Aurora Australis

Aurora Australis, title page.

Written, printed and bound in the depths of an Antarctic winter, Aurora Australis is one of the most extraordinary of all twentieth-century books.

It was created during the fabled Nimrod expedition which took Shackleton to within 100 miles of the South Pole. As the first book printed in Antarctica it is the pinnacle of polar book collecting. The edition was printed in fewer than 100 copies, for private circulation only,  of which less than 70 copies can now be accounted for. Copies were never offered for sale, but were given instead to sponsors and others who had made the expedition possible.

In the centenary year of Shackleton’s death, it is a privilege to be introducing a rediscovered copy of Aurora Australis, with its interesting and important provenance. It will be exhibited, for the first time, at the New York Antiquarian Book Fair, April 2022.

'At the Sign of the Penguins'

The book bears the imprint ‘Published at the Winter Quarters of the British Antarctic Expedition, 1907 During the Winter Months of April, May, June, July, 1908… Printed at the Sign of ‘The Penguins’; by Joyce and Wild. Latitude 77°.. 32′ South Longitude 166°.. 12′ East’, together with the little red printer’s mark of two penguins.

Contributions of text and images for Aurora Australis were made by all the expedition members and contemporary photographs show the two presses (one for the text, the other for plates) wedged into the cabins of Shackleton’s winter quarters at Cape Royds. Here the book’s printers, Ernest Joyce, James Murray and George Marston, pitted themselves against the elements to create a work of incredible accomplishment.

Type-case and printing press in Joyce and Wild's cubicle in Shackleton's hut at Cape Royds.

They recalled: ‘It is too cold to keep the printer’s ink fluid; it gets sticky and freezes. To cope with this a candle was set burning underneath the plate on which the ink was. This was all right, but it made the ink too fluid, and the temperature had to be regulated by moving the candle about.’ (Antarctic Days, 1913).

Inside the rear board, with fragments of the stencilled text cases 'Antarctic Ship Nimrod Lyttleton Party.

After this laborious printing process, the sheets were assembled and bound in boards of recycled plywood packing cases and backed with leather from the expedition’s pony harnesses. Each copy of Aurora Australis is slightly different, since their covers were purloined from a variety of different cases, with different stencilled labels. The lower board of this copy bears fragments of the stencilled words ‘Antarctic Ship Nimrod Lyttleton Party’.

The front endpaper of this copy also bears a pencil inscription in an unknown hand to ‘D. Kennedy Jones’, referring to Dorothy, daughter of the newspaperman William Kennedy Jones.

'D. Kennedy Jones' inscription

Kennedy Jones (known to most as ‘K.J.’) was Lord Northcliffe’s business manager at the Daily Mail, the newspaper which had obtained exclusive rights to Shackleton’s expedition to the South Pole, and which was the first to print news of its progress. Though the copy is not recognisably inscribed by any member of the expedition party, the proprietors of the Daily Mail would be obvious recipients of copies of Aurora Australis, though no such presentation (to either Northcliffe or Kennedy Jones) has previously been recorded. The inscription is apparently signed ‘W.H.’ and it has been suggested that this may be (or made on behalf of) William Heinemann, Shackleton’s publisher.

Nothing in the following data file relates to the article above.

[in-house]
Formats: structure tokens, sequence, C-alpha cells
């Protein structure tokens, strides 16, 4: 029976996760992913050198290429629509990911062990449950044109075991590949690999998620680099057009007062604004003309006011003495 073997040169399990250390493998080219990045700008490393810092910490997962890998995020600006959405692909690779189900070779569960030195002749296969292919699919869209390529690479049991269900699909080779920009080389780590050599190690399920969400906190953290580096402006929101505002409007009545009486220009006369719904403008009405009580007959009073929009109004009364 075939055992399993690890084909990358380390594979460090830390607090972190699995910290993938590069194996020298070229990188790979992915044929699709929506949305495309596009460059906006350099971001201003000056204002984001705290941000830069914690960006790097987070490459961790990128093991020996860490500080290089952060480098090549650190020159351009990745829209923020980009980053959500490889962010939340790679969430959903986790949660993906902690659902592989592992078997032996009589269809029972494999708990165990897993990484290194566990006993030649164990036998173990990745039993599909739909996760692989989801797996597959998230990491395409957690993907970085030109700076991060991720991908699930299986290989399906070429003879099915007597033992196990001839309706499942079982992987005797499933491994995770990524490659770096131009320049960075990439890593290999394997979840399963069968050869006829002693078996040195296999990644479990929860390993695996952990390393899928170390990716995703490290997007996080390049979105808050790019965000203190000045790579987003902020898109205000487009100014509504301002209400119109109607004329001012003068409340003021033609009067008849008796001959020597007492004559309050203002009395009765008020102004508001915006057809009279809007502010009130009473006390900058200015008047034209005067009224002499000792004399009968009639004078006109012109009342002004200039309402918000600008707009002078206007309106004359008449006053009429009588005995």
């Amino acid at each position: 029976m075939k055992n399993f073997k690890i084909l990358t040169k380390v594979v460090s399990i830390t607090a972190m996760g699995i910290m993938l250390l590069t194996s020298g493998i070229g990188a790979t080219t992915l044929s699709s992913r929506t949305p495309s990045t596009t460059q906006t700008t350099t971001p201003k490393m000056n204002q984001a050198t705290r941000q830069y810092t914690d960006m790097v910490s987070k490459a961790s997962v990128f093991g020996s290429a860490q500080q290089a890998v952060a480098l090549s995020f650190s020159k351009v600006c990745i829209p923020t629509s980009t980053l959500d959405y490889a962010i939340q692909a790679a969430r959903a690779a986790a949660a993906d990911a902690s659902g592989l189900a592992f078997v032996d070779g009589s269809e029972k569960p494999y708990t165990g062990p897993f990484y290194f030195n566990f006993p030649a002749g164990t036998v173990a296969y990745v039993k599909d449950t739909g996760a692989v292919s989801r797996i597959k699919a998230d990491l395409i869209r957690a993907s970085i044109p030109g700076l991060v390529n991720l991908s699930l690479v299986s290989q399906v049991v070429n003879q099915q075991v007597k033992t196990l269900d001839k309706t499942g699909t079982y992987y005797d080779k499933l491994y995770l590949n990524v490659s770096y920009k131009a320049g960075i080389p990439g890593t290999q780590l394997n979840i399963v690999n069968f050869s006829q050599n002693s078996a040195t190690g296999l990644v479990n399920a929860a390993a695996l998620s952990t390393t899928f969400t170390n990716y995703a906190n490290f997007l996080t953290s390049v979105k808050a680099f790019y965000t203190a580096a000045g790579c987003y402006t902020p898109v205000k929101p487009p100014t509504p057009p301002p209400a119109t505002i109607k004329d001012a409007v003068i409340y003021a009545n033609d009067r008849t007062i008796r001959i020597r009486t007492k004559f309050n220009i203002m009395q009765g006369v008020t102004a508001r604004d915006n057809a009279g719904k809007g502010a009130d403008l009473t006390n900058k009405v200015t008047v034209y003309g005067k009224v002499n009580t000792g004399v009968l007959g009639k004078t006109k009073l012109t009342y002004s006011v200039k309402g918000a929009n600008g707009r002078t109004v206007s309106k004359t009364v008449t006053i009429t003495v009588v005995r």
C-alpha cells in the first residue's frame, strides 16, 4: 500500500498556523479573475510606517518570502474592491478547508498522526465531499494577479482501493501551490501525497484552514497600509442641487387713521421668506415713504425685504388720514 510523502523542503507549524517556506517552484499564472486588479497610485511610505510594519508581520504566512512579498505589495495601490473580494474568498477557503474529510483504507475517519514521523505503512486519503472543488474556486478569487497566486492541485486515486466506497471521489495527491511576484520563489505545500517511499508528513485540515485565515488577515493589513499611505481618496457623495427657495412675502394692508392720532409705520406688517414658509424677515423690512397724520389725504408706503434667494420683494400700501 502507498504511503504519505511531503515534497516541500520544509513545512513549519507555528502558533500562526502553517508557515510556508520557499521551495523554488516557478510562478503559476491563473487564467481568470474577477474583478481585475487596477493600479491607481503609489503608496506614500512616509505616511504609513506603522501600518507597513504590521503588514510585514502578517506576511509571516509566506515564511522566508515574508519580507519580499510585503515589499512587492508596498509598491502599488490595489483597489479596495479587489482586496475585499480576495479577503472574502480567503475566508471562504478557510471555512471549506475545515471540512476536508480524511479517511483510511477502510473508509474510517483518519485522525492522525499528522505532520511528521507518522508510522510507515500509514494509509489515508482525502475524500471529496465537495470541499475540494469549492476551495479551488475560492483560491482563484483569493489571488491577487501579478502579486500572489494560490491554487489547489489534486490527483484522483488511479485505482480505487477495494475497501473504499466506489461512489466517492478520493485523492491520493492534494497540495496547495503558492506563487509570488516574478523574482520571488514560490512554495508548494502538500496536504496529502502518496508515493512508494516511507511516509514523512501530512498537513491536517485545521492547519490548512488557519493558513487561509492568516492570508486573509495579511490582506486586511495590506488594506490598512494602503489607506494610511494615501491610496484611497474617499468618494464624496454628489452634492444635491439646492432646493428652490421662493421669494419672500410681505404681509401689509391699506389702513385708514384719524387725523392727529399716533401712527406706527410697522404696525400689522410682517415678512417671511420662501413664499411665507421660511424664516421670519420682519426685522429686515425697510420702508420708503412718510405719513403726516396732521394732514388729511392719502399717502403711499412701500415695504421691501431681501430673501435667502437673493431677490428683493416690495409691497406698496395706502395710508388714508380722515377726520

The Kennedy Jones copy has remained in the family, by descent, to the present day.

There is some variation between copies of Aurora Australis, given the mode of printing and binding, but this is a typical copy with eleven plates. A few copies have ten plates only (lacking the ‘Many shekels’ plate and having text in its place) which are argued to represent a first ‘state’ (‘Aurora Australis … A new Description of the first State’, Martin L. Greene in Book Talk, 2006). Copies can also vary in having a final caption leaf for a subsequently cancelled plate (‘A Giant Tick…’) or not. Ours is without. The most interesting variation is in the boards used for the binding, which used different sections of the many venesta plywood packing cases used for expedition supplies. Front and rear boards can bear stencilled lettering on their inside surfaces or be blank. The Kennedy Jones copy has the first board blank and the lower board with portions of the words and letters [Antarct]ic Ship [Nimro]d [Lyttle]ton Pa[rty]. The leather backing, recycled from the pony harnesses (all the expedition’s ponies perished) is fragile and prone to cracking and further degradation. Copies are often rebacked, preserving as much of the original spine as possible, but in the present copy the backing is present in its entirety, the joints  carefully and unobtrusively repaired by James Brockman.

‘At most 100 copies were produced, but probably significantly fewer. Approximately 65 copies have been accounted for to date. At this time, about half are in museums or permanent institutional collections and half are in private hands’ (Rosove, 2001). The present copy was not known to Rosove and does not appear in Martin Greene’s Antarctic Circle census online. It is an important rediscovery. Please contact us for further details.

4to (260 ×165 mm), 93 leaves, including blanks, colour printed title and 11 plates. Bound by Bernard Day in original ‘venesta’ boards taken from expedition packing crates, backed with leather from recycled horse harnesses, title and penguin motif stamped in blind on spine, green silk binding cords, edges uncut as issued. Boards and spine slightly soiled, spine rubbed (both title and penguin device still visible), joints expertly and unobtrusively repaired. An excellent copy.  

See: Rosove, Antarctica (2011), 304.A1.b; Spence 1095; Taurus Collection 60.